circumstances of cruelty and perfidy scarcely paralleled in the most barbarous ages and totally unworthy the head of a civilized nation. "
He has endeavored to excite domestic insurrections amongst us by proposing to put arms in the hands of our slaves, and thereby encourage them to an "undistinguished destruction of all ages, sexes, and conditions. "
He has violated laws human and divine to gratify his passions, to glut his prejudices, and to wreak his vengeance upon a people who ask only their rights, and who are struggling to preserve their liberties. Can a Government conducted upon such principles endure?
In every stage of these oppressions, attempted of consummated prior to the secession of the State, we warmed President Lincoln and the Northern people of the inevitable consequences of their course, and admonished them that if justice were not accorded to us the Union must be dissolved. In every stage of these oppressions since the secession of the State we have resisted them as became a free people asserting independence. Our admonitions and resistance have been answered by repeated injury and oppression, aggravated by war and bloodshed, and by the assumption and exercise of power which even an autocrat would hesitate to assume and exercise.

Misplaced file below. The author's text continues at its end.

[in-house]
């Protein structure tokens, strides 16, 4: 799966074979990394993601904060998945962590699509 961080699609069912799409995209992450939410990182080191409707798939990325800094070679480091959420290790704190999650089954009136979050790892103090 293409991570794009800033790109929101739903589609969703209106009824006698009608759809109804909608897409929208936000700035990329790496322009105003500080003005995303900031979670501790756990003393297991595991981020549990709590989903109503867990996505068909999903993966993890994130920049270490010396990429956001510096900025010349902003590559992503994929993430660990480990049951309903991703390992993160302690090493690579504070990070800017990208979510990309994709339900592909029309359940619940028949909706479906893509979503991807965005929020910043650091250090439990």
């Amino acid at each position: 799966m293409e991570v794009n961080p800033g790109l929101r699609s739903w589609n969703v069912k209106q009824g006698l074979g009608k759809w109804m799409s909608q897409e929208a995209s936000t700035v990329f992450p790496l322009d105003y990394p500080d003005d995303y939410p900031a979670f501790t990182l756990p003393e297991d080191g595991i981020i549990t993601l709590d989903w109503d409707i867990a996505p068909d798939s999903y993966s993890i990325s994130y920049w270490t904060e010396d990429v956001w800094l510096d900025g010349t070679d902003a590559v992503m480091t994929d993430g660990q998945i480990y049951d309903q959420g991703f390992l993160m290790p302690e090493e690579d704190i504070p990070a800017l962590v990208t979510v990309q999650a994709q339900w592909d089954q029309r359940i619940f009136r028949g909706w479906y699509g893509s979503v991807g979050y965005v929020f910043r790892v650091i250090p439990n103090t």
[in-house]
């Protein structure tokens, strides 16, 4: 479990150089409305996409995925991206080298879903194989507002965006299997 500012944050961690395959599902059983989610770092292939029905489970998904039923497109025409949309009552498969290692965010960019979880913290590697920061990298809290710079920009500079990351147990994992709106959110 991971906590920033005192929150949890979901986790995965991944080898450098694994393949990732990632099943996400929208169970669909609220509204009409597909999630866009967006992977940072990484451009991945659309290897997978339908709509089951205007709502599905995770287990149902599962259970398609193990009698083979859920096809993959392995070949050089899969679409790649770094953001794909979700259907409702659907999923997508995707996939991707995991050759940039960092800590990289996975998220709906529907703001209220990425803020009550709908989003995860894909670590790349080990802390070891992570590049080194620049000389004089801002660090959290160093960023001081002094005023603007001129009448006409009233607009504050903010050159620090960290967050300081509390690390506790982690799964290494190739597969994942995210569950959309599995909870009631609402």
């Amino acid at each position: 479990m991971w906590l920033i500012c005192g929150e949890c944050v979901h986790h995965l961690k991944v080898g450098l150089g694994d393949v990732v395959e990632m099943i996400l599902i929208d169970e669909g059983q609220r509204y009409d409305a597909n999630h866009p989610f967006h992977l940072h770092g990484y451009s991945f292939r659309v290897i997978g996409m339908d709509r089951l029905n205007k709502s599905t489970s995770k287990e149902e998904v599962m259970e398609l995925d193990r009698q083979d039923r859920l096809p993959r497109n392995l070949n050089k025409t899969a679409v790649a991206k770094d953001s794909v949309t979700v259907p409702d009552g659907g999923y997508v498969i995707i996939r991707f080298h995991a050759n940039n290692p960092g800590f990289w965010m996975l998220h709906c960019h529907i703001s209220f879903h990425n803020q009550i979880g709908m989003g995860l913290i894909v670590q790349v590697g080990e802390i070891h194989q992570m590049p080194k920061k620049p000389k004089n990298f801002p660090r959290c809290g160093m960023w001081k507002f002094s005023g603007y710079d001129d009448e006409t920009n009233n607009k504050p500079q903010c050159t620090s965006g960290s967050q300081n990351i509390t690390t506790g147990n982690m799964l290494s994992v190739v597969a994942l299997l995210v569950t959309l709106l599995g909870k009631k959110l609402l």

A President "whose character is thus marked by every act which may define a tyrant, is unfit to be the ruler of a free people. "
I have thus presented-
First. The considerations that influenced and controlled the action reason to apprehend, and which are now matters of history, stamped indelibly upon its PAGEs. In these I enumerate his repeated violations of a Constitution which he had solemnly sworn to support.
Third. I have run a parallel between the conduct of President Lincoln and George III, and have demonstrated that the former has shown himself not less a tyrant and usurper than the latter.
The Constitution of the United States had no binding efficacy upon us since the 17th day of April last. On that day we repudiated it, and declared to the world that we would not be longer bound by its provisions. From that day Virginia dates a new era. Her own constitution, her laws, and her ordinances constituted the rule for her guidance from that day forward until her union which the Confederate States was consummated. While she occupied a position as an independent State she deported herself with a grace and dignity that became "the Mother of States," and after her union with the Confederate Government she fulfilled her obligations faithfully in her new relation.
The occurrences of the past nine months have demonstrated conclusively that we cannot live together as equals under the Government of the United States; and the habitual violation of the provisions of the Constitution and the open disregard of the laws by President Lincoln and his officials render governmental associations between us impossible. Mutual respect between the citizens of the Southern Confederacy and those of the North has ceased to exist. Mutual confidence has been succeeded by mutual distrust, and mutual good will by mutual aversion. No government can be enduring which does not possess the affection and respect of the governed. It cannot be that the people of the Confederate States can again entertain a feeling of